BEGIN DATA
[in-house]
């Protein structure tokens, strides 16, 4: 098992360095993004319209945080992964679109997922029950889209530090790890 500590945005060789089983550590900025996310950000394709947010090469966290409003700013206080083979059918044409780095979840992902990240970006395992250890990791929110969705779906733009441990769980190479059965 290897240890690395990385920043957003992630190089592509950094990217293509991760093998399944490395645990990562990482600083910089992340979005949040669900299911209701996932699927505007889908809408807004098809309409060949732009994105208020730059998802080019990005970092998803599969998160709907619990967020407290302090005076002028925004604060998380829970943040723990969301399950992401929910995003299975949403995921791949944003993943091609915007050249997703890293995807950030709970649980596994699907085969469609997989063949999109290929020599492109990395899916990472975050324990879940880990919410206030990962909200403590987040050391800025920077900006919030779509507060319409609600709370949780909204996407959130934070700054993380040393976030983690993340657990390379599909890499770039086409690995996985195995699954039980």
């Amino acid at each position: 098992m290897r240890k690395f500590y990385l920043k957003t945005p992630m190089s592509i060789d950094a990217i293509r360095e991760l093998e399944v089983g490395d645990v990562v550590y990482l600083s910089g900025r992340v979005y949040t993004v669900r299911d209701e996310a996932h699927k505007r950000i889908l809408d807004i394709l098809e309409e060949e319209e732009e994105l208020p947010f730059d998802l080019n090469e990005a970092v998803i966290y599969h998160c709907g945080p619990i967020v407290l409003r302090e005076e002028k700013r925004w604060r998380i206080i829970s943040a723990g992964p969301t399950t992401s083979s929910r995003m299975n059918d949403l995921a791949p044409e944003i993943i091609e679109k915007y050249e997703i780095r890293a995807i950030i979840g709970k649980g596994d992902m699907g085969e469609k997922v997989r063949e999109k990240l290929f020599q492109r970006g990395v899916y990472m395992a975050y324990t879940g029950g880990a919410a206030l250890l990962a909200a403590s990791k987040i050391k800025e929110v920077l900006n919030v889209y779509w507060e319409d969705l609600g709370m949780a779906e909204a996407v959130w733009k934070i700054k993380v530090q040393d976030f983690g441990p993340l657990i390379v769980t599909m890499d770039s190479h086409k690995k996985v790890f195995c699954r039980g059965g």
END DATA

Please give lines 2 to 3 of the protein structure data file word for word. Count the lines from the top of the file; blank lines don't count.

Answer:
């Protein structure tokens, strides 16, 4: 098992360095993004319209945080992964679109997922029950889209530090790890 500590945005060789089983550590900025996310950000394709947010090469966290409003700013206080083979059918044409780095979840992902990240970006395992250890990791929110969705779906733009441990769980190479059965 290897240890690395990385920043957003992630190089592509950094990217293509991760093998399944490395645990990562990482600083910089992340979005949040669900299911209701996932699927505007889908809408807004098809309409060949732009994105208020730059998802080019990005970092998803599969998160709907619990967020407290302090005076002028925004604060998380829970943040723990969301399950992401929910995003299975949403995921791949944003993943091609915007050249997703890293995807950030709970649980596994699907085969469609997989063949999109290929020599492109990395899916990472975050324990879940880990919410206030990962909200403590987040050391800025920077900006919030779509507060319409609600709370949780909204996407959130934070700054993380040393976030983690993340657990390379599909890499770039086409690995996985195995699954039980």
């Amino acid at each position: 098992m290897r240890k690395f500590y990385l920043k957003t945005p992630m190089s592509i060789d950094a990217i293509r360095e991760l093998e399944v089983g490395d645990v990562v550590y990482l600083s910089g900025r992340v979005y949040t993004v669900r299911d209701e996310a996932h699927k505007r950000i889908l809408d807004i394709l098809e309409e060949e319209e732009e994105l208020p947010f730059d998802l080019n090469e990005a970092v998803i966290y599969h998160c709907g945080p619990i967020v407290l409003r302090e005076e002028k700013r925004w604060r998380i206080i829970s943040a723990g992964p969301t399950t992401s083979s929910r995003m299975n059918d949403l995921a791949p044409e944003i993943i091609e679109k915007y050249e997703i780095r890293a995807i950030i979840g709970k649980g596994d992902m699907g085969e469609k997922v997989r063949e999109k990240l290929f020599q492109r970006g990395v899916y990472m395992a975050y324990t879940g029950g880990a919410a206030l250890l990962a909200a403590s990791k987040i050391k800025e929110v920077l900006n919030v889209y779509w507060e319409d969705l609600g709370m949780a779906e909204a996407v959130w733009k934070i700054k993380v530090q040393d976030f983690g441990p993340l657990i390379v769980t599909m890499d770039s190479h086409k690995k996985v790890f195995c699954r039980g059965g």